This might turn out to be good news:
JPMorgan Chase said Wednesday it’s under federal criminal investigation over its sale of mortgage securities, potentially making the biggest U.S. bank by assets the first large financial institution to face criminal sanctions over securitization practices that contributed to the 2008 financial crisis.
The Justice Department told JPMorgan in May that prosecutors had “preliminarily concluded” that the bank violated civil securities laws related to mortgage securities it packaged and sold from 2005 to 2007, the bank disclosed in a quarterly securities filing. JPMorgan has already been sued over similar practices by Eric Schneiderman, New York attorney general, and has settled similar cases brought by the Securities and Exchange Commission.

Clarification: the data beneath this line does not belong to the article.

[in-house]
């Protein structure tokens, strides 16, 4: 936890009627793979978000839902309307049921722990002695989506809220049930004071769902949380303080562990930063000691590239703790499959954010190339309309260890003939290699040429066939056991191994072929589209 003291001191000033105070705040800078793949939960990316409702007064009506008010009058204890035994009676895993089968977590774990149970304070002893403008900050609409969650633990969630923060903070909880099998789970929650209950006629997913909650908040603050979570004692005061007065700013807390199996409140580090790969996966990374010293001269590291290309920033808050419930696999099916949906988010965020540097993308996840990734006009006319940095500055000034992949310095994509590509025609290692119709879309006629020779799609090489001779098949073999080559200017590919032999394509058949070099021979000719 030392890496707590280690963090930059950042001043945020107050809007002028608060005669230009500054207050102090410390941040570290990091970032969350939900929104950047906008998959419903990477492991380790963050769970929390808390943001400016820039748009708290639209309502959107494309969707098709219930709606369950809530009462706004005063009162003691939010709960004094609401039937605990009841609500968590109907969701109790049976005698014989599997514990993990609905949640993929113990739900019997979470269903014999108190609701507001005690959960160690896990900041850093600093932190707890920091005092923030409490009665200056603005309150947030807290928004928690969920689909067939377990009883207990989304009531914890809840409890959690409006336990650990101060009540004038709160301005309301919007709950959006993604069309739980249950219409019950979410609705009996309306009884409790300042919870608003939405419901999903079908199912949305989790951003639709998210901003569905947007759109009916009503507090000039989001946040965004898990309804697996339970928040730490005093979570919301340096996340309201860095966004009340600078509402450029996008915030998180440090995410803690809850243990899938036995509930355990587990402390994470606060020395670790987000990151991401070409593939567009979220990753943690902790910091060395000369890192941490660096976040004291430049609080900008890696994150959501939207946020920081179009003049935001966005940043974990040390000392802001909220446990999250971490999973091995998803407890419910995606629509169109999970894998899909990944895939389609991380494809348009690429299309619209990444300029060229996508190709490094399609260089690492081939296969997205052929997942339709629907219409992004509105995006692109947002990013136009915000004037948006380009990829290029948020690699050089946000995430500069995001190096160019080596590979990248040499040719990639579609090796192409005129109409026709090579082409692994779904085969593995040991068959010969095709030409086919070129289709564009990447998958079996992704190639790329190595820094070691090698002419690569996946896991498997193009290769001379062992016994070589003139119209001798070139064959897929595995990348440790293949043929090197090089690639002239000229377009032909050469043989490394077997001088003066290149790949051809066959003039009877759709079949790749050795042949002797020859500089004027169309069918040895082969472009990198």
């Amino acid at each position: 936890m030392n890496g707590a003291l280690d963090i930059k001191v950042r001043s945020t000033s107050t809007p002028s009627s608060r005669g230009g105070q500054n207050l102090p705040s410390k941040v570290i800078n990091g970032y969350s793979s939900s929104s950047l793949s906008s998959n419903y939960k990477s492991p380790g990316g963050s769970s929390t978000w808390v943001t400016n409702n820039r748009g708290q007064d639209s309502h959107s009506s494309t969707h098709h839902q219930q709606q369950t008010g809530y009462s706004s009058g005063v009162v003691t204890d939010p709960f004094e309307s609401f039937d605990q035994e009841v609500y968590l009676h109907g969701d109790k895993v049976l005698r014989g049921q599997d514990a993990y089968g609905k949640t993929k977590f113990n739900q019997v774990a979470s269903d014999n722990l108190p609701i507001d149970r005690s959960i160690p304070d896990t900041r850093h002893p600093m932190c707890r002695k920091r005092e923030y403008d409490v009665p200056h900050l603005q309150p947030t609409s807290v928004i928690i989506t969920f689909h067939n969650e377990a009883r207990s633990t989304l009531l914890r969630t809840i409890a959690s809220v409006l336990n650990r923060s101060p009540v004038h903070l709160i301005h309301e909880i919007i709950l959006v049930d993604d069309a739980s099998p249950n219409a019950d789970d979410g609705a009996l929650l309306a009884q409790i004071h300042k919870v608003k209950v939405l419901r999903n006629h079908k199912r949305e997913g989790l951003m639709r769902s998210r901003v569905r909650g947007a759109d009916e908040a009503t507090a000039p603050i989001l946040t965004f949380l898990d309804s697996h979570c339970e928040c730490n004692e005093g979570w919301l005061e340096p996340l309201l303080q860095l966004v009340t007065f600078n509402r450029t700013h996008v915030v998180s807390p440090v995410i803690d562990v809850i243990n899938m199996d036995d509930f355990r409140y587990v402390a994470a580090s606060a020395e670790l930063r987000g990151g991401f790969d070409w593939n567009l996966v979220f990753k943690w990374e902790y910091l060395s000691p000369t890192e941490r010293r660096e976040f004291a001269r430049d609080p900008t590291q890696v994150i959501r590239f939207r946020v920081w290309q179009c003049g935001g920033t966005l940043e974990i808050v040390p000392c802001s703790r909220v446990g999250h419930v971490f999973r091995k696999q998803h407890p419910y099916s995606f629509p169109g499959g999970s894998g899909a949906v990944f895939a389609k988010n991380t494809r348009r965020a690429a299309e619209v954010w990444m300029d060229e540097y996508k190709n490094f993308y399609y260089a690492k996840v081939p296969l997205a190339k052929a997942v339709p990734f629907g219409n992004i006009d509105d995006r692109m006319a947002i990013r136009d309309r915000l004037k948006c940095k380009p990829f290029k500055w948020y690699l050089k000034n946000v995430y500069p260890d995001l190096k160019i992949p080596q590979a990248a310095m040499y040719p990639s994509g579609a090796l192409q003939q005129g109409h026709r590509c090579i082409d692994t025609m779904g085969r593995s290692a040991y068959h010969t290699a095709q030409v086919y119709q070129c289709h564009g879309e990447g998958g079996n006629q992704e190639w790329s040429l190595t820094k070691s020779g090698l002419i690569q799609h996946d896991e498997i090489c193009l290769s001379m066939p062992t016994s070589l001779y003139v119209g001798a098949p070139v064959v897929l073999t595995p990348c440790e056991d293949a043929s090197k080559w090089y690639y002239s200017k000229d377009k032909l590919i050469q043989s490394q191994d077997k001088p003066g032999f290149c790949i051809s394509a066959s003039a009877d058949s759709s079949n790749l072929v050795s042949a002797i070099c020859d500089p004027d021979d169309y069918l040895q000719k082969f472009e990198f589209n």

Other large financial groups also have disclosed in securities filings they’re under U.S. investigation for their dealings in mortgage securities. Criminal investigations are underway against some banks, according to people familiar with the probes, introducing the possibility that criminal charges against a major financial institution for mortgage-related conduct could be filed — a potentially surprising development given prosecutors’ and securities regulators’ past statements suggesting that pre-crisis bad behavior didn’t necessarily equate to criminal wrongdoing.
H/T Seth Price.